As ad cookies crumble, can data unions rise?
Future News 101
The digital advertising industry is facing its own Y2K moment. Following in the online footsteps of Apple’s Safari and Mozilla’s Firefox, Google is planning to stop using third-party cookies, small text files which track users across the web, on its Chrome browser by 2022.
The significant move (Chrome accounts for two thirds of the browser market) is a win for privacy campaigners. But there are concerns among publishers and Google’s peers and competitors that such a shift could further boost the company’s market power.
A 2020 report from the UK’s Competition and Markets Authority (CMA), for example, revealed that the demise of third-party cookies could have a dramatic financial impact on news media outlets:
Using data from a Google experiment, we have estimated that UK publishers earned around 70% less revenue overall when they were unable to use third party cookies to sell personalised advertising but competed against others who could.
Google, meanwhile, has unveiled its own plans for the post-third party cookie world. Its ‘Privacy Sandbox’ initiative will create cohorts of individuals, the idea being that individuals are hidden in the crowd.
With an “open mind”, the CMA has launched an investigation into the project, noting the potential impacts on news outlets and the digital advertising industry at-large.
Elsewhere, trade body the Interactive Advertising Bureau has responded by launching its Project Rearc. The initiative is a “global call-to-action” to re-think and re-architect digital marketing as the end of the third party cookie looms. The US-based body has noted:
The removal of third-party cookies and identifiers will have a profound impact on digital advertising stakeholders, and we encourage you to participate in laying the foundation for tomorrow’s solutions for ad targeting, measurement, and optimization, driven by the need to enhance consumer transparency and industry accountability.
Another way forward could be the rise of data unions or data cooperatives. The idea is that individual consumers/members combine their data together to boost their selling power. These data sets can then be purchased by data buyers. The trouble here is how do you quickly and easily distribute that money and how do you avoid centralisation?
According to Jilted Generation co-author and former journalist Shiv Malik, the answer lies with blockchain technology. To be exact, the best place for this decentralised peer-to-peer network for real-time data (as opposed to static data) is on the Streamr Network, the data infrastructure start-up he has been working on for more than three years and an enterprise helping enable a “fully consensual and ethical way” of acquiring data sets.
How does it work in practice though? Consumers/members can download the Swash browser plug-in, which has some similarities to the Honey plug-in, and they will get a slice of the profits via DATA tokens (now on a Ethereum sidechain, xDai, to significantly reduce transaction costs) sent into their crypto wallets (Streamr is working on a product to collect all revenues from all data unions in one place).
So far more than 15,000 people have joined the union, providing so-called “zero-party” data pooled at scale. There are more than a dozen different unions like Swash currently operating or in the works, including a financial transaction union, a fitness data union, which crowdsources Fitbit user data, as well as one for Spotify users.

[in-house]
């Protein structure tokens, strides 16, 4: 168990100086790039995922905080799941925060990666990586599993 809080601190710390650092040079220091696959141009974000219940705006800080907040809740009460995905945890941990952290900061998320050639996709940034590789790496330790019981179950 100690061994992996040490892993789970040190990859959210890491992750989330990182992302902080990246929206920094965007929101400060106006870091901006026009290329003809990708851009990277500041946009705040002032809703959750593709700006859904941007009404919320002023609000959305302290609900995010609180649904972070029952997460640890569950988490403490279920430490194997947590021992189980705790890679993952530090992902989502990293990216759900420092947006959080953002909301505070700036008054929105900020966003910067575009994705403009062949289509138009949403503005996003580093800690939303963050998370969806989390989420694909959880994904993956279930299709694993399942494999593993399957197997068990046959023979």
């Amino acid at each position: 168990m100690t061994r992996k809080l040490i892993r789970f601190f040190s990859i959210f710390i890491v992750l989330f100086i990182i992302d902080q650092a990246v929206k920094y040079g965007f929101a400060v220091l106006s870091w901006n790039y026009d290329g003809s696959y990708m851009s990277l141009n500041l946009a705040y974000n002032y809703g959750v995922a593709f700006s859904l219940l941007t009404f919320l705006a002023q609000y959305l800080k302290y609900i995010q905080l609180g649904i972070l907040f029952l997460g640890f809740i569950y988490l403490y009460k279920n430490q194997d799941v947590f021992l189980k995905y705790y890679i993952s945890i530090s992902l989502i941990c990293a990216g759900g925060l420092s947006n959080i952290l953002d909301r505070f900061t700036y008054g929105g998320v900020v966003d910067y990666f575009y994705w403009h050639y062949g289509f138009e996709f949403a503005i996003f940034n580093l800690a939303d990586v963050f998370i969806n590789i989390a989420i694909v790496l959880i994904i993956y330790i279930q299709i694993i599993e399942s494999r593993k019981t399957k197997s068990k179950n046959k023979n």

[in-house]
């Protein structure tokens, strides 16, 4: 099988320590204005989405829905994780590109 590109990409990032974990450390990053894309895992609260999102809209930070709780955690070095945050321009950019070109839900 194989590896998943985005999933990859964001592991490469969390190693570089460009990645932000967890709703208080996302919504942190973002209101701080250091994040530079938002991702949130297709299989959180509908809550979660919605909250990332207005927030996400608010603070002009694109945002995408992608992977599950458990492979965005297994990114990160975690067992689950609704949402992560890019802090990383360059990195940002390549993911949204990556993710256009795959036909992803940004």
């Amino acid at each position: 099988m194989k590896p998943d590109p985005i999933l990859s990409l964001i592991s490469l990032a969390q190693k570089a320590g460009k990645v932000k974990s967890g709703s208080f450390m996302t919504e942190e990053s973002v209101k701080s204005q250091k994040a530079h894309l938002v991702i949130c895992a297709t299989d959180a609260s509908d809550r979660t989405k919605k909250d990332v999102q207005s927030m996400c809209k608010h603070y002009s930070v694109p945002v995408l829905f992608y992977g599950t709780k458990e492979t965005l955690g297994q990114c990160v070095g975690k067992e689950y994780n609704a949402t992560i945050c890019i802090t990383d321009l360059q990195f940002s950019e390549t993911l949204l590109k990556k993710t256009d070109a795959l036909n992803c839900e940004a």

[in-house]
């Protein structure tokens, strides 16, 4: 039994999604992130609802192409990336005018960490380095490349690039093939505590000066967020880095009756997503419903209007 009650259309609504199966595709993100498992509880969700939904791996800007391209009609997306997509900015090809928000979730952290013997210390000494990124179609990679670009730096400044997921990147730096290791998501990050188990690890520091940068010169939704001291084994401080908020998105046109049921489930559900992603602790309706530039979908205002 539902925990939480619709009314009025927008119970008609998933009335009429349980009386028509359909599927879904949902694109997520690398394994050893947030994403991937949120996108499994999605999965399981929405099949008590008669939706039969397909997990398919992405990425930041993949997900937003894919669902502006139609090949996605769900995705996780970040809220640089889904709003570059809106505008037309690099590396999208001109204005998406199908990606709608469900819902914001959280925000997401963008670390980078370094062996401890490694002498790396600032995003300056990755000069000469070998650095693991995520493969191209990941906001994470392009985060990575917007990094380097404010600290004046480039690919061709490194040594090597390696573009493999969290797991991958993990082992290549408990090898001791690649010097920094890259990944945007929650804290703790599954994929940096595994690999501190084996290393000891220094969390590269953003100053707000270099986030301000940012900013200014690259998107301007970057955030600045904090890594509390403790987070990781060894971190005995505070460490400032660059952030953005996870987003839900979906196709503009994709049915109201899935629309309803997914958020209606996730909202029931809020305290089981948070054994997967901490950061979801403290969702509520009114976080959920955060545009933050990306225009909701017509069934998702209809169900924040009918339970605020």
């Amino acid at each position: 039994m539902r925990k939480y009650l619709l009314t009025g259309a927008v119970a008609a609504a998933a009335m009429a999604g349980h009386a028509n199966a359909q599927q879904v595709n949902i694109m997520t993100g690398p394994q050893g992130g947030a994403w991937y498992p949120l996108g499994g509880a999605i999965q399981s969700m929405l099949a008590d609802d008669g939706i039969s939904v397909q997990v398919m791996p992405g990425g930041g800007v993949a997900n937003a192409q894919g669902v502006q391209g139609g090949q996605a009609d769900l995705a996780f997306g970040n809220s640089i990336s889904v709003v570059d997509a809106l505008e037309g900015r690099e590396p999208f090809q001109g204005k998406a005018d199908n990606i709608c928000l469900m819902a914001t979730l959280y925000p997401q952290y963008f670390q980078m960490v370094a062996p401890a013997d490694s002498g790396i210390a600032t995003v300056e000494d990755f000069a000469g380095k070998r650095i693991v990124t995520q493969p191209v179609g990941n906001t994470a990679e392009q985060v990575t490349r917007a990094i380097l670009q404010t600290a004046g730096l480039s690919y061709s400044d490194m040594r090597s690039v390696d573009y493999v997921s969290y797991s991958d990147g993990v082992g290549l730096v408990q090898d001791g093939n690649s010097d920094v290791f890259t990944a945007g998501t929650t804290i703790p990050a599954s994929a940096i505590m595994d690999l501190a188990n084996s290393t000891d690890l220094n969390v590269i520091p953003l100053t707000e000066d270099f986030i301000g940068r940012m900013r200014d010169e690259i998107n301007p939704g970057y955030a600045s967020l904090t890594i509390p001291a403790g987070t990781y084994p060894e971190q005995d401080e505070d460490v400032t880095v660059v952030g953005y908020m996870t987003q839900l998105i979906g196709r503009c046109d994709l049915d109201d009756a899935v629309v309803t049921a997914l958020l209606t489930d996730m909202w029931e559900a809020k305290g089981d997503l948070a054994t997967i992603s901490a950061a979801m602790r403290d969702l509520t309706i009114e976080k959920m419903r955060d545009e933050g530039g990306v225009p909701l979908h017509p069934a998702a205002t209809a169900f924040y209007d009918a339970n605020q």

“There is a graveyard of data union projects, it’s not an original idea – the problem has always been a technical one,” Malik told FN. “[But] we are now in a position where we have a good number of data unions being built.”
As to how old the idea is, Chris Downs, the CEO of Normally, wrote about trying to sell his own data in 2000. In short, the experience was “clumsy, frustrating and disorganised”. Beyond the technical advances since then, there is also some regulation on the way which will help the drive towards data unions.
Just over two years after its landmark General Data Protection Regulation came into force, the EU proposed a Data Governance Act. If passed, the legislation will create a new regulatory regime for data sharing and force data brokers to have fiduciary duties of care (like lawyers, doctors or accountants).
For Malik that means the whole business of data broking will become “less sordid”, whilst helping establish the importance of data unions/cooperatives at a time when personal data is allegedly becoming the “new oil” of the internet.
So, what’s next? Malik expects there to be several ways to join a data union in the very near future, including smartphone apps, hardware-linked devices (hooking up your fridge, car or washing machine, for example) and more browser plugins like Swash.
“For members there won’t be huge amounts of money to begin with.” he said, estimating potential revenues of $4 to $5 per month from the exercise. “The idea is that this is passive income that you make. But you don’t have to keep doing something, just occasionally check-in with your wallet.”
For economies, though, data unions and the embrace of real-time personal data portability, as opposed to the status quo of digitised information being “locked” in organisational silos, could be transformative.
The UK could increase its GDP by £27.8bn by championing data mobility, according to a 2018 report commissioned by the Department for Digital, Culture, Media and Sport.
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